I am a freelance photographer and visual artist working with National Geographic Russia, VICE UK/USA, De Volkskrant, Takie Dela, Meduza, Novaya Gazeta, others. My photographic practice primarily focuses on the exploration of the issues of modern...
Moldova is a small country located in Southeastern Europe. The region has a very complex history and its own problems, but despite this, since the beginning of the Russian invasion to Ukraine, this small state has been accepting refugees who are fleeing from bombing and death.
Since February 24, 325,000 people from Ukraine have arrived in the country according to the UNHCR estimates. Most of them use the country as a transit in order to get to Europe but about 96 thousand of people remain in the country at the moment. 93% of the refugees are women with children, pets and hopes to return to their home, where they left their household, business and relatives.
The path of Ukrainian refugees on the territory of Moldova begins at the Palanka checkpoint. Customs officers meet people, check passports and let them into the republic. At the moment, about a thousand people a day cross the border. Near the refugee checkpoint, buses are waiting to take people to a small camp where you can have a bite to eat, drink tea, warm up and exhale - here people are safe and can no longer be afraid for the lives of their children. After several hours of waiting – the time depends on how quickly the bus fills up – the refugees leave for different points – mainly Bucharest – for those who want to leave for the EU or temporary accommodation points in Moldova.
The largest and most active accommodation center in Chisinau is Moldexpo, an exhibition complex converted into a covidarium, which is now occupied by refugees from Ukraine. The turnover here is incredible. Basically, this point is used as a transit link to spend the night or a couple of days before going to more comfortable conditions - to relatives or to other temporary accommodation points located in a wide variety of places throughout the country - in hospitals, sanatoriums transformed for the needs of the Ukrainians. Such points are serviced by locals for minimal money, or on a volunteer basis. Very often, the volunteers are the refugees themselves, who cannot sit idle and are eager to help other people.
It is worth noting that the conditions in Moexpo are rather ascetic, but people endure and do not complain - they say, everything is better than living under bombs.
“There were talks about the war, but no one believed until the end that it could start. Somewhere there was a bang a week ago, you think it's still far away, you sit quietly, hoping that everything will work out. But the last time the bomd landed too close. We also have an apartment building - it takes a long time to go down to the basement. It became terrifying. We discussed it and decided to leave. The suitcases were already packed. We grabbed them and ran. Yuri served in Moldova, in Balti, we had an idea about the neighboring country. Now we really want to go home, we talk about it all the time, sometimes we don’t sleep at night, follow the news. Our parents stayed there. At the last moment, they refused to go, although we wanted to pick them up.”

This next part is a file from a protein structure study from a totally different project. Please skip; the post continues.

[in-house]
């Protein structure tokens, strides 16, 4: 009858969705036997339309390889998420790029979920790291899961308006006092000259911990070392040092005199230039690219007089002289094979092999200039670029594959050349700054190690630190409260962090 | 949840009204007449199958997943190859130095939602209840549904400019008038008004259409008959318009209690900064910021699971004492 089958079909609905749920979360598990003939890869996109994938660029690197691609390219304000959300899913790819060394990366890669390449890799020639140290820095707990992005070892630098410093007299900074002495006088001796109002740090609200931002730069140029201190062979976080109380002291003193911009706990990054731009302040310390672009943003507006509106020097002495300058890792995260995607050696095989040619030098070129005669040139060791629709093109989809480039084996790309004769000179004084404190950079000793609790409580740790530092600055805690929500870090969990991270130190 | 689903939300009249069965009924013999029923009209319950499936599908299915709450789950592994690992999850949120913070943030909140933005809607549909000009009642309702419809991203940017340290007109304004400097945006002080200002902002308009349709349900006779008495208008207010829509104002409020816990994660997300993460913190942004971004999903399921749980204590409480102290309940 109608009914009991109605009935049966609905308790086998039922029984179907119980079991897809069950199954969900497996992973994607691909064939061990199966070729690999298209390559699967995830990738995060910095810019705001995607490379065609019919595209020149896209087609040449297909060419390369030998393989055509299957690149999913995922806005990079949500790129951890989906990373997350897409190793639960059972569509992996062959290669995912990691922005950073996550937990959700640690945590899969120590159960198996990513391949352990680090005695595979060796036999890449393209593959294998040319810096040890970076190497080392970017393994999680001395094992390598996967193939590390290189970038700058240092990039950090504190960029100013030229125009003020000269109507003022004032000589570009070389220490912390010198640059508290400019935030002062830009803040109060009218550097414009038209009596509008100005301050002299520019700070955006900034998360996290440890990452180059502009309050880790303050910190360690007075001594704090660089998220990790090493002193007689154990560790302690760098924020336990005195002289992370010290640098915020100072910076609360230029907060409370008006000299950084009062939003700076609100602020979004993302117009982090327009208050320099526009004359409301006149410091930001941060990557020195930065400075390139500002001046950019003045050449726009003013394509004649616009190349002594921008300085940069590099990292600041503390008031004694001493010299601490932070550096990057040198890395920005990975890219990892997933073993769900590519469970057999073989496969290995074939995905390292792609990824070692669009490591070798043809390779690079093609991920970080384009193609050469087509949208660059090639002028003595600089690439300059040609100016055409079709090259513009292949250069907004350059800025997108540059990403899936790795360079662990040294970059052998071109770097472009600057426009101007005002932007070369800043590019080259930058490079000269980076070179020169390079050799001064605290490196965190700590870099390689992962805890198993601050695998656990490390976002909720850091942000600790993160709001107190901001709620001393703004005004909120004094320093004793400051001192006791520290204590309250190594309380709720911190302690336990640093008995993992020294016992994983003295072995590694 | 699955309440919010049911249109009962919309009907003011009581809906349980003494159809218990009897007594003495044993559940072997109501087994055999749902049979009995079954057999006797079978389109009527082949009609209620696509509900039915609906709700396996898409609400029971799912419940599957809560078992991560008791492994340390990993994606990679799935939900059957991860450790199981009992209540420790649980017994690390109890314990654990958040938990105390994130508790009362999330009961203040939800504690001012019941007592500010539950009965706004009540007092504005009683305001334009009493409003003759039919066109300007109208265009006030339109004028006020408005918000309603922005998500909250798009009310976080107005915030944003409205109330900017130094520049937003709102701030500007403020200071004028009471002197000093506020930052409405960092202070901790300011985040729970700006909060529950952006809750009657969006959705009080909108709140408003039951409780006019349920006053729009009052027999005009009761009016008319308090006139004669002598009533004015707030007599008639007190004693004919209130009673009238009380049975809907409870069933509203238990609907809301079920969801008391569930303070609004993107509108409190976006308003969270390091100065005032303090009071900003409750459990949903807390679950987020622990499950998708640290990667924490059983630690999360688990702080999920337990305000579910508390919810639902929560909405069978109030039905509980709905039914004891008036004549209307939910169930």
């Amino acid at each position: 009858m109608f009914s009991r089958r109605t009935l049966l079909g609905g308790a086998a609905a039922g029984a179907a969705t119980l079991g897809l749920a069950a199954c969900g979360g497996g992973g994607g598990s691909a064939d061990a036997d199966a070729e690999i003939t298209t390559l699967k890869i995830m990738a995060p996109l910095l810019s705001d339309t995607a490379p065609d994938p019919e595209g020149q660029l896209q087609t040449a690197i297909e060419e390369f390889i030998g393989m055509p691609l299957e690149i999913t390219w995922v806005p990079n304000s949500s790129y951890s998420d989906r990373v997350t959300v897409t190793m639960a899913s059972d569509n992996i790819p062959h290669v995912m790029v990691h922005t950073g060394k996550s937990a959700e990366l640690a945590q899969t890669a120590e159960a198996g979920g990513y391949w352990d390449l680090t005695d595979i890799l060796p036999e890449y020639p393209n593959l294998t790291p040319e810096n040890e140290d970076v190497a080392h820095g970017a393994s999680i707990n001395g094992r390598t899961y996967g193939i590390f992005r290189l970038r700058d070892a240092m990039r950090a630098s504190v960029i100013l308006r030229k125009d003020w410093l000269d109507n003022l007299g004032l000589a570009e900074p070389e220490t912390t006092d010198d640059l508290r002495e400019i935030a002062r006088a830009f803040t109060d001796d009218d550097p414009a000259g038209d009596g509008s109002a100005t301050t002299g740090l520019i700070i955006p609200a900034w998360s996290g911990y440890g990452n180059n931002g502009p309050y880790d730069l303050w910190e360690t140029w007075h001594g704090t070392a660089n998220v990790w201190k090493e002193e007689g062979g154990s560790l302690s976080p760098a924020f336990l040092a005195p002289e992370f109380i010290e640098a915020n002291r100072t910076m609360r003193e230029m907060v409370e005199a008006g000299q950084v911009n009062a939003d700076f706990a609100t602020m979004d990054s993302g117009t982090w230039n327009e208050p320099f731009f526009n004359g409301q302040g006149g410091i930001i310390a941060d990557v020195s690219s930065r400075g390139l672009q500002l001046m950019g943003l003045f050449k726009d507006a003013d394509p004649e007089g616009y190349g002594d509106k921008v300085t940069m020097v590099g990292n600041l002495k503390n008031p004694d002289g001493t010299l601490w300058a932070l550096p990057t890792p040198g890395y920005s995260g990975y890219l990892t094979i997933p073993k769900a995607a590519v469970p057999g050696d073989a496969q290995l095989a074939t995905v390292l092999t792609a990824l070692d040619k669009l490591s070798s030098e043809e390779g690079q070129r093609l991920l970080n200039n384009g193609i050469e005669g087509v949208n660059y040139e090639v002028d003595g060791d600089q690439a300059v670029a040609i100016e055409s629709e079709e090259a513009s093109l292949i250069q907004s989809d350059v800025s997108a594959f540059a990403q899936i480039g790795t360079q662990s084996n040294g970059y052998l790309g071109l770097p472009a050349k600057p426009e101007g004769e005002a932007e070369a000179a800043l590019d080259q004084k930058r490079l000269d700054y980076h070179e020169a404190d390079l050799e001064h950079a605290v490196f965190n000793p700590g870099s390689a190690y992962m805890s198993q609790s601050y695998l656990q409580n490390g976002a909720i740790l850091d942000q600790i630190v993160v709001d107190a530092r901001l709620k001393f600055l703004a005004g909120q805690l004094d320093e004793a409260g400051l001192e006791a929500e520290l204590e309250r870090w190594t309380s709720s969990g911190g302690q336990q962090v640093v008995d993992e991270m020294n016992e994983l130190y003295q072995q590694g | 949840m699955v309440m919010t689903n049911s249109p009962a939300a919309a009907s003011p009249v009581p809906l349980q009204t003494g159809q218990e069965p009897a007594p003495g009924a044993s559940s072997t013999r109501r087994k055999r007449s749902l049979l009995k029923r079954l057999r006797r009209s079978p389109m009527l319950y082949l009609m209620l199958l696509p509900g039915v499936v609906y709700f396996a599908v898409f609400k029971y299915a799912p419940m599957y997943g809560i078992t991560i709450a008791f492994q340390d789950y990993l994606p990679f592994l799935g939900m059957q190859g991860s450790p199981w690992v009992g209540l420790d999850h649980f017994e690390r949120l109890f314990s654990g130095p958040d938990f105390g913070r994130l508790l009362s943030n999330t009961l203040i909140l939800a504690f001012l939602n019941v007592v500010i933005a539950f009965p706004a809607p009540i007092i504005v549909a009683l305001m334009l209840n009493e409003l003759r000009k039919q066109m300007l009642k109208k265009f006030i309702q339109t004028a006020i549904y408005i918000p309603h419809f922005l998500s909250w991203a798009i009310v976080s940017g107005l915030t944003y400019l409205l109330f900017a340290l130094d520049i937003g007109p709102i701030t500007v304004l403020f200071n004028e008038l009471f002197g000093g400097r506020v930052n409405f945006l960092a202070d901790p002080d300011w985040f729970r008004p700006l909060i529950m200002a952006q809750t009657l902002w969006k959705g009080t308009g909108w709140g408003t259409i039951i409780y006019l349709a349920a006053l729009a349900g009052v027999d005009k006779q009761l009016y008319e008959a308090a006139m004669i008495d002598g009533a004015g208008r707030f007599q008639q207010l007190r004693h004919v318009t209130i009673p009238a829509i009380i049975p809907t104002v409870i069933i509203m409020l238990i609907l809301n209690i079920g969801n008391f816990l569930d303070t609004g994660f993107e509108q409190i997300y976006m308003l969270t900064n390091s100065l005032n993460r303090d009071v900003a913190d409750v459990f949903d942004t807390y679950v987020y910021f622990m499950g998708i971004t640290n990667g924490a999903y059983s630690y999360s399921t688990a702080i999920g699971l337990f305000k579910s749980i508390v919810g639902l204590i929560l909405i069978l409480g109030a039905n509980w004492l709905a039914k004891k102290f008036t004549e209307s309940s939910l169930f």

“In the morning, in the evening, air defense worked without a break. My brother began to cry a lot and it went on for days and nights. We live near a military airport and, apparently, Russian army were especially aiming there. Everything was shaking, glass, floor. When we saw the explosion with our own eyes, we realized that everything could end badly. It was more frightening for the little brother. My mother and I quickly packed up and got into a taxi. My father is a sailor, he is on a voyage and now he is safe, when he returns from the sea, he will come to us. Together we will wait until everything calms down. In Odessa, I still have a fiancé, he is a military man, studying at the military academy, for a lieutenant, 3rd year. I hope he's all right."
“Sirens were screaming, gunshots were loudly audible. We didn't sleep for several nights. We don't have a basement to hide in, and a rocket doesn't choose which house to hit. I decided to leave because of the children - Arina and David. I don't worry too much about my life. When we drove to the border with my husband, we roared all the way, my daughter was hysterical. We were going nowhere - we had never been to Moldova before, we didn’t know anything where we would stop but we took risks. My husband took us to Palanka and came back, stayed at home, as well as my brother and mother-in-law and many more relatives. We are very worried about them. We really want to go home, that's the only way. As long as our house stands still, we have somewhere to go."
“We have been here since March 6. We did not even think about leaving until the siren started to sound at night, at 2-3 am. Our parents stayed, they are afraid of looters and do not want to leave the apartment. I understand that I will not be able to return soon, but it does not matter - the main thing is to return. We decided to sit here, in Moldova, closer to home, we don't even want to think about migrating to Europe. To be honest, I still can't believe it. Everyone had things to do, work, school, everyone was busy, and here it is. I worked in the sewing industry, as a knitter, Alenka studied. I want to return to the old rhythm of life, to hurry somewhere. Alyonka is crying all the time, she worries about her relatives, but it’s good that there is at least a connection with parents. They hold on, we call each other, they say that prices have risen, people are buying everything. ”